B.C. lawyer banned after writing himself into client’s will

Law Society says Christopher Penty admitted writing himself into a client’s will.

A former Kelowna lawyer, who wrote himself into a client’s will, won’t be practicing law again for at least seven years.

The Law Society of British Columbia says it has accepted admissions of professional misconduct by former lawyer Christopher Roy Penty, and has allowed him to resign from membership in the society in the face of discipline, effective Sept. 28.

In an agreed statement of facts, Penty admitted to four allegations of professional misconduct, including preparing a last will and testament and naming himself as a beneficiary, acting in a conflict of interest, failing to comply with his client’s instructions to donate his share of the residual estate funds to charities by withdrawing and using some or all of those funds for his own personal use and making misrepresentations to the court.

READ MORE: Penticton lawyer disciplined for writing himself, wife into client’s wills

In resolving the disciplinary proceedings, the society required Penty to agree not to apply for reinstatement for a period of seven years, in order to, in its words, “protect the public interest.”

If Penty applies for reinstatement after seven years, the society says he will have to satisfy a credentials hearing panel that he is “of good character” and fit to practice law. If reinstated, would will also have to comply with whatever conditions or limitations on his practice that may be imposed.

The law society sets standards of professional responsibility for B.C. lawyers and articled students, and upholds those standards through a complaints and discipline process. The standards and processes are important to maintain public confidence and trust in lawyers, says the society.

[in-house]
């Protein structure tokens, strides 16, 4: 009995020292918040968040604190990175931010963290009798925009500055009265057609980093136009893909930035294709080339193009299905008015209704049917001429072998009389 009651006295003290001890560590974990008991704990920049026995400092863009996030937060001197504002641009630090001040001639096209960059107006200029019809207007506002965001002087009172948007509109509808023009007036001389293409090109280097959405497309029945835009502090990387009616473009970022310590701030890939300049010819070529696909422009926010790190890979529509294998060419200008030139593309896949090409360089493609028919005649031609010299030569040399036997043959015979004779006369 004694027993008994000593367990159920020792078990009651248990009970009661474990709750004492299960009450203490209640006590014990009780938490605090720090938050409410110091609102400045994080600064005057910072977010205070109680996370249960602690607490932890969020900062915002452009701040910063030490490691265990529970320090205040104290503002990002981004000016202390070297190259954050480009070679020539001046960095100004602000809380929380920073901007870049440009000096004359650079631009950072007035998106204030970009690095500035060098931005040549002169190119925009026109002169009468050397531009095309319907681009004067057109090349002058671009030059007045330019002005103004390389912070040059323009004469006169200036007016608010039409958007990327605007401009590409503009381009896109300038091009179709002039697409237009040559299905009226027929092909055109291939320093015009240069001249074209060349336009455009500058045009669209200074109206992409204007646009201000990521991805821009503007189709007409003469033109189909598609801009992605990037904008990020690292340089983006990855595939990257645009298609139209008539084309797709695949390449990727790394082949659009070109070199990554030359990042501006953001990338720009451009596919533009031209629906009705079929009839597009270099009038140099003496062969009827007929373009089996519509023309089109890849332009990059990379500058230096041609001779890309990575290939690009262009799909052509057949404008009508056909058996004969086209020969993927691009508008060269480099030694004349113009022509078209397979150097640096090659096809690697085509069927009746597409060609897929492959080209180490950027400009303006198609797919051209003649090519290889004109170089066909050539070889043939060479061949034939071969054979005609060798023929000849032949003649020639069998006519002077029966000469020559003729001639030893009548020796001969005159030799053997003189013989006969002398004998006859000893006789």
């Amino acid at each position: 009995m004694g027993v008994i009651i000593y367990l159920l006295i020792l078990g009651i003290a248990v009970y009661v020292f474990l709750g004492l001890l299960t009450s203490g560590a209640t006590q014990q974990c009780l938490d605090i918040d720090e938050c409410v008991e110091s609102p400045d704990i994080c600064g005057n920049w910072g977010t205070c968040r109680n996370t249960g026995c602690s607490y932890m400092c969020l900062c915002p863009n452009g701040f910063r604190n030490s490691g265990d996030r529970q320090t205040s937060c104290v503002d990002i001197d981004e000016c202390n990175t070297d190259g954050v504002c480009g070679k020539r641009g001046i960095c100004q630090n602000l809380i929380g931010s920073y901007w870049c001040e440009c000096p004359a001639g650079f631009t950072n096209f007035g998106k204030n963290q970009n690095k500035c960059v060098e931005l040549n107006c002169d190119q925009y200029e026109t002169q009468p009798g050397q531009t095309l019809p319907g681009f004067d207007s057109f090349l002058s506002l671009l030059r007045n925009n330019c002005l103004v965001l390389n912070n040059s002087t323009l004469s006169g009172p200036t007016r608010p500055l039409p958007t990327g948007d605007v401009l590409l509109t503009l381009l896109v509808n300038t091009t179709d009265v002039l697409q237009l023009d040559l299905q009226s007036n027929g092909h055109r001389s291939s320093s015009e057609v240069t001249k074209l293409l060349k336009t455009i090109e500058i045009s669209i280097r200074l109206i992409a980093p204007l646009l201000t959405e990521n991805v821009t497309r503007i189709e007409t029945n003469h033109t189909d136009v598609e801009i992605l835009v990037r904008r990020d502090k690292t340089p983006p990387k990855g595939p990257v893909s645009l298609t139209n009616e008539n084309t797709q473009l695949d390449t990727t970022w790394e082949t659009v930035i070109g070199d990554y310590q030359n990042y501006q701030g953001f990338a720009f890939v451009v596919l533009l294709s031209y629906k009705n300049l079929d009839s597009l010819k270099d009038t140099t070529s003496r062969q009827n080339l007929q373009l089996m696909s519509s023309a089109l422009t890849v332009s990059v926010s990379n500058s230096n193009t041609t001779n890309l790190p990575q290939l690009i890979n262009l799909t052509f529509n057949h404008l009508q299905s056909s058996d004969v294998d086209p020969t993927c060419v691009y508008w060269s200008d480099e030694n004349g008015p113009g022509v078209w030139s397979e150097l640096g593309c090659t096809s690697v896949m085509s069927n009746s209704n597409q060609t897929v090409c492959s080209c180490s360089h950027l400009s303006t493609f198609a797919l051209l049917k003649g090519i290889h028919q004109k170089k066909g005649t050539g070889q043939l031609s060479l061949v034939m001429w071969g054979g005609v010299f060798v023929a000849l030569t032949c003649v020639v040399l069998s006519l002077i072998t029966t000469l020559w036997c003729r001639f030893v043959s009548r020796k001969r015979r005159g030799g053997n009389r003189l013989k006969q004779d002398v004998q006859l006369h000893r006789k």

In addition, the society also upholds and protects the public interest in the administration of justice by ensuring the independence, integrity and competence of lawyers, establishing education and professional development standards for lawyers, regulating the practice of law and preserving and protecting the rights and freedoms of all persons.

Just Posted

7th annual Invermere Music Fest

A snapshot of the festival

Elk River reclaims property as its own

Laws make it harder to protect private land than ever before says farmer, local government

Need cash to splash

Radium Sunrise Rotary Club wants to build a splash park in Radium Hot Springs

Water bottling facility proposed in Canal Flats

Source of the Columbia Beverages Inc. promises jobs and financial investment into community

Black Press Kootenay Career Fair underway in Cranbrook

Today, Thursday, August 22, around 40 employers will be waiting to meet potential new employees

New police force in Surrey must avoid VPD, RCMP errors made in Pickton case: Oppal

Boots are scheduled to be on the ground by spring 2021

Conan turns to the Property Brothers for tips on buying Greenland

Jonathan Scott suggests removing glaciers and mountains to bring in ‘more natural light’

Forests minister visits B.C. town rocked by multiple mill shutdowns

A third of Mackenzie turns out for rally, not much to cheer about

NDP bring Green New Deal to the Kootenays

MPs Wayne Stetski and Peter Julian held climate change talks in Nelson, Cranbrook and Revelstoke

B.C. sockeye returns drop as official calls 2019 ‘extremely challenging’

Federal government says officials are seeing the same thing off Alaska and Washington state

B.C. music teacher accused of sexual misconduct involving girls

Police believe other victims could be out there after the arrest of Lamar Victor Alviar

B.C. family stranded in Croatia desperate to come home

Funds being raised to bring back mom and two children

B.C. man on trial for daughters’ murders says an intruder broke in

Andrew Berry takes stand in his defense for December 2017 deaths of young daughters

Most Read